Ever remember a place a little differently? Meet Shaun Tan, the artist who prefers your version

Not many artists in the Australian scene right now can hold claim to as many accolades as Shaun Tan. An Academy Award winner for his work in the animated short, The Lost Thing, Shaun is back in Melbourne for his newest exhibition Every Place is the Same Place, showing at Brunswick’s Tinning Street.

A striking collection of more than 100 small landscape paintings inspired from all over the globe, Tan’s work manages to capture a certain beauty in the seemingly mundane sights of urban living. We caught up with Tan to shine light on these works and see how they all came together.

Evening in Milan
Evening in Milan

Every piece of art from Shaun Tan has passed through the hazy filter of memory, an experiential style that holds his own recollections in the highest regard.

HAPPY: First off, what’s with the title?

SHAUN: Yes, because obviously it’s not true. All places are unique and different, why else would anyone be interested in painting them? I guess it’s more a comment on painting itself, that inevitably everything comes in through the same eyes, hand and then (for me) onto the same-sized piece of little board. So all things become the same thing, relocated to a single room called a gallery. I was also thinking about the fact that all landscapes reside in the memory, even if that’s only a few seconds old. That is, all places are in the same place, the mind.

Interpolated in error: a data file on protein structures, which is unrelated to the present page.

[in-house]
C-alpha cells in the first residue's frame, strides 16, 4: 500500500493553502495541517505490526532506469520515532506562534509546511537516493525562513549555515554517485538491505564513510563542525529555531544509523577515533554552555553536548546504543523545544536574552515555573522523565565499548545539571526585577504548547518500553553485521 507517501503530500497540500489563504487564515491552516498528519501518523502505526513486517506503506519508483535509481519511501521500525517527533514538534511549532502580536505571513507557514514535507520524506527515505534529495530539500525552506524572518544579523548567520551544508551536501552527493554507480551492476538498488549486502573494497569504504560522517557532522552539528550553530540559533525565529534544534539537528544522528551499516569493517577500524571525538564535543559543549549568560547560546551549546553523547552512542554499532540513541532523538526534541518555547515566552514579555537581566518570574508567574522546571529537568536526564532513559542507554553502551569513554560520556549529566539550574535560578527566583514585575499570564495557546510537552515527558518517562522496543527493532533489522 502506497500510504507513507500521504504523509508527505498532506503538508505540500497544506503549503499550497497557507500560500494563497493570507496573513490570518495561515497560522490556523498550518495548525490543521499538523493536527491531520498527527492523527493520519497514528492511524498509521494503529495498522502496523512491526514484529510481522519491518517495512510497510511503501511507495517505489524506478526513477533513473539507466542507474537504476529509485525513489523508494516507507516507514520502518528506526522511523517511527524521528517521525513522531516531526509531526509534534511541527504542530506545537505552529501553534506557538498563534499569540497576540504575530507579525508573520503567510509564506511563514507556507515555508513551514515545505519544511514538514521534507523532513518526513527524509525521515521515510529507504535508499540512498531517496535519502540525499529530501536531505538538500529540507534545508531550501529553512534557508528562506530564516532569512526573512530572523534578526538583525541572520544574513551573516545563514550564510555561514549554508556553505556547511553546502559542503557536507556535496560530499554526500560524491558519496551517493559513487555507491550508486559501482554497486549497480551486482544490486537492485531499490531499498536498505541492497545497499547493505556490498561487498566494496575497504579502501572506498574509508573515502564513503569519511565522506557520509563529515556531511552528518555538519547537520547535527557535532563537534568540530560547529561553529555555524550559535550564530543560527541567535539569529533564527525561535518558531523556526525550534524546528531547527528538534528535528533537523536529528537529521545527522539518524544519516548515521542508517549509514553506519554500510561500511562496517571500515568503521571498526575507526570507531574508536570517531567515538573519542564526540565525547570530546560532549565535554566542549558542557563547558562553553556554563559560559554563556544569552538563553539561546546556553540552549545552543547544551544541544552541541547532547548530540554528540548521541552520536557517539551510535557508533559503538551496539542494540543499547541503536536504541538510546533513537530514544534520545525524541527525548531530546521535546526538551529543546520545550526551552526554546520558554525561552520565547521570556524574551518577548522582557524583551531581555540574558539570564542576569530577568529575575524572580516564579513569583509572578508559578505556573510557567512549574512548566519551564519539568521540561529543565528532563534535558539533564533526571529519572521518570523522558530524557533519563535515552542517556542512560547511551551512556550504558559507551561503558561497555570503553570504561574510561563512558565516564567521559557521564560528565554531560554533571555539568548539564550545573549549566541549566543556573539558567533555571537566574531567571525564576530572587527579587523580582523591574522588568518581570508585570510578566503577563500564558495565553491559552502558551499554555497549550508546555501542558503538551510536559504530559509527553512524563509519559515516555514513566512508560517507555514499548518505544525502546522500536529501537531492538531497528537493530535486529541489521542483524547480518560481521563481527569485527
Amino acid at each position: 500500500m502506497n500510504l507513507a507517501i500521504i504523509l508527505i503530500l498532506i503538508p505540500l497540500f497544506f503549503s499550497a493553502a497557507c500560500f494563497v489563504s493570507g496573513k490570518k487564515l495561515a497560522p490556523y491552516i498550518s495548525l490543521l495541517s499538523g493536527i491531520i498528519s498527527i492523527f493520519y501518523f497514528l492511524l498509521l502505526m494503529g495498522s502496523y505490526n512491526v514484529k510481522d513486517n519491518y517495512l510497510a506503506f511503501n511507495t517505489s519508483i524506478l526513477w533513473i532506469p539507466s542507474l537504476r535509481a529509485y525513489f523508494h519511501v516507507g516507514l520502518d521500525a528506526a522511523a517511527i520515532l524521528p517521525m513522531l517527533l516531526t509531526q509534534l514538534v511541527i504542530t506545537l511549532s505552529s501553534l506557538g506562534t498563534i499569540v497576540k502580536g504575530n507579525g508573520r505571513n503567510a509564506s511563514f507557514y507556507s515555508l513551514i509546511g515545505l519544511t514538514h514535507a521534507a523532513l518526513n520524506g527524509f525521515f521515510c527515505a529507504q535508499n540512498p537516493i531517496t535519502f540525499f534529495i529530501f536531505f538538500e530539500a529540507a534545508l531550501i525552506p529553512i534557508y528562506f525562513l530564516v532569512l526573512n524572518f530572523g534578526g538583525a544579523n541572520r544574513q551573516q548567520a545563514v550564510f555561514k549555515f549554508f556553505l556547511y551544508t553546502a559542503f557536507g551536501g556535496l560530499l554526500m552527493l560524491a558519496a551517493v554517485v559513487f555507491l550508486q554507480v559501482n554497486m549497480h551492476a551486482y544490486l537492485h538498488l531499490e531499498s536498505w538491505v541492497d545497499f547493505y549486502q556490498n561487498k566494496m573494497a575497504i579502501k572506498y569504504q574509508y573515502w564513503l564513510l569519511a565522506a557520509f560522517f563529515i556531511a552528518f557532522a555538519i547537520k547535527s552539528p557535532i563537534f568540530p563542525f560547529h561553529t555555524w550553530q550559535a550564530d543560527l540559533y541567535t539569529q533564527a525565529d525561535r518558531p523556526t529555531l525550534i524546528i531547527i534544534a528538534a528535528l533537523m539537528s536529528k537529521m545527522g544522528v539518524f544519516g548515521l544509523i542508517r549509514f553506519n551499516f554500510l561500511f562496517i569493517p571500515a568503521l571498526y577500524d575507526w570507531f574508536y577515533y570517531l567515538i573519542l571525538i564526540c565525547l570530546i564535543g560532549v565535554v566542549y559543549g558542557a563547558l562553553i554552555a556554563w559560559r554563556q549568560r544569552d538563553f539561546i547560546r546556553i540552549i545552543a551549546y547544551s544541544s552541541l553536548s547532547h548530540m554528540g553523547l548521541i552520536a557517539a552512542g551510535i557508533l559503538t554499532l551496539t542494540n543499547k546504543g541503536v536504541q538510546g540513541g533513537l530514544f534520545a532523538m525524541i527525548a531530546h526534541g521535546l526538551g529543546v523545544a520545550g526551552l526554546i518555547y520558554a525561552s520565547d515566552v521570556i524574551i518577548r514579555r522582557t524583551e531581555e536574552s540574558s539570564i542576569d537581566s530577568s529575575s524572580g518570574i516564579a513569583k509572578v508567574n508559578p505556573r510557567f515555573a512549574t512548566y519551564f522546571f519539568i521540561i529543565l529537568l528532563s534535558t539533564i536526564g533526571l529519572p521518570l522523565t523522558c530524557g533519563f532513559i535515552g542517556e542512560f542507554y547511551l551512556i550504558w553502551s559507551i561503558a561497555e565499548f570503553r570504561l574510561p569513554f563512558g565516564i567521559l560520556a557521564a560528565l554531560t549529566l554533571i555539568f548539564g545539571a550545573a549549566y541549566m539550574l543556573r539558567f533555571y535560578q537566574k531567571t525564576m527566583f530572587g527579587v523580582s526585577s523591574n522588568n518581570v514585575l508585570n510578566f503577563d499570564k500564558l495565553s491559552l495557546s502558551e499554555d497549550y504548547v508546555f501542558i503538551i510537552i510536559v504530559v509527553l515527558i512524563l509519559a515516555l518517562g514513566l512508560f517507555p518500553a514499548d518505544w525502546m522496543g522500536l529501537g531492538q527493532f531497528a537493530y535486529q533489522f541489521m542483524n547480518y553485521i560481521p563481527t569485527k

HAPPY: How long have you been working on this exhibition?

SHAUN: Tricky to answer, because most of the work here was never intended for exhibition. They were studies that I produced primarily for myself, roughly between 2010 and 2016, basically as observational practice, and also because I long ago figured that life is too short to paint all the things I would like to paint, but that if I work to a smaller scale, I can at least get quite a few in before I shuffle off or the scenery changes, whichever comes first. Often I’ll be out walking about, whether on a trip overseas or just between home and studio space, and think ‘oh, that would make a terrific painting’. Instead of just thinking about it, I try to do it, particularly by keeping the process simple and immediate, not too onerous or physically complex.

Pink Lantern, Tapei
Pink Lantern, Tapei

HAPPY: Would you say these paintings have a somewhat therapeutic aspect to them? Do you expect to continue making them beyond this exhibition?

SHAUN: Yes to both. I’ve been doing the same kind of small oil landscape paintings since I was in my early teens, and will likely do so until I drop. It’s probably the most consistent, unchanging thread in my practice, having worked in so many different media and genres over the years, I always come back to these unassuming and very portable small studies. For years I just painted them and then put them away in shoe boxes with no clear intention of every showing them, and then more recently I started including them on my blog The Bird King where they proved popular. That led me to have an exhibition of local scenes called Little Brunswick last year, which sold out very quickly. So I’m realising that others love this form of painting as much as I do.

HAPPY: Your blog states that each painting featured is roughly 20 x 15cm large. How long would you suggest it takes to complete a single one?

SHAUN: It varies a great deal, as is the nature of painting. Some will take only about 30 minutes, and come out fully formed, maybe due to inspiration, maybe due to luck. Others I will keep coming back to a number of times, sometimes years between, just trying to ‘get right’ the feeling I was aiming for in the first place. Some are abandoned, but more often than not, I will keep painting over the top of things until I feel they have some special simplicity to them. It can take a lot of complicated work to get to a point of simplicity!

Shaun Tan
Winter Night, Zurich